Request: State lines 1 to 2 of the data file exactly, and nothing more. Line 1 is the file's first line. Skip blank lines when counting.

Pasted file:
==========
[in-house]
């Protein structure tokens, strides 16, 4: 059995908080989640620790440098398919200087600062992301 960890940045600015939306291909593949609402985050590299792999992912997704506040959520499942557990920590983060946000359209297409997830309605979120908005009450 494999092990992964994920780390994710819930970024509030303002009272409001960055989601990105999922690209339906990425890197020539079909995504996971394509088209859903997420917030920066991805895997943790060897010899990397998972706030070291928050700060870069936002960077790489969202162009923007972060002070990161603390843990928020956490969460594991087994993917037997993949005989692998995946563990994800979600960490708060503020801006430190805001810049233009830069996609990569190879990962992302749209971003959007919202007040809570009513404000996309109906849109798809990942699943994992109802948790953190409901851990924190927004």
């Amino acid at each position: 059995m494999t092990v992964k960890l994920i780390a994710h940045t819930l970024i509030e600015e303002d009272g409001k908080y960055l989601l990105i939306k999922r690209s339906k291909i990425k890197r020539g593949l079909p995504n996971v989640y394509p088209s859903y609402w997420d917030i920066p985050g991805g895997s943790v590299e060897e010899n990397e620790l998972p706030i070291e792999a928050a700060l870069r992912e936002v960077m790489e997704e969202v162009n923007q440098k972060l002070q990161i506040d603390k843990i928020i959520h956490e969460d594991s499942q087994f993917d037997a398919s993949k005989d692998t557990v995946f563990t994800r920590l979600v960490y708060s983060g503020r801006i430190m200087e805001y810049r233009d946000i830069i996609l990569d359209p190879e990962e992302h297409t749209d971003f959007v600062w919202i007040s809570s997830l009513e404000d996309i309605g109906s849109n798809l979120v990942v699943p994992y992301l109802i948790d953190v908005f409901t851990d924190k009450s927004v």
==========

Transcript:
[in-house]
């Protein structure tokens, strides 16, 4: 059995908080989640620790440098398919200087600062992301 960890940045600015939306291909593949609402985050590299792999992912997704506040959520499942557990920590983060946000359209297409997830309605979120908005009450 494999092990992964994920780390994710819930970024509030303002009272409001960055989601990105999922690209339906990425890197020539079909995504996971394509088209859903997420917030920066991805895997943790060897010899990397998972706030070291928050700060870069936002960077790489969202162009923007972060002070990161603390843990928020956490969460594991087994993917037997993949005989692998995946563990994800979600960490708060503020801006430190805001810049233009830069996609990569190879990962992302749209971003959007919202007040809570009513404000996309109906849109798809990942699943994992109802948790953190409901851990924190927004």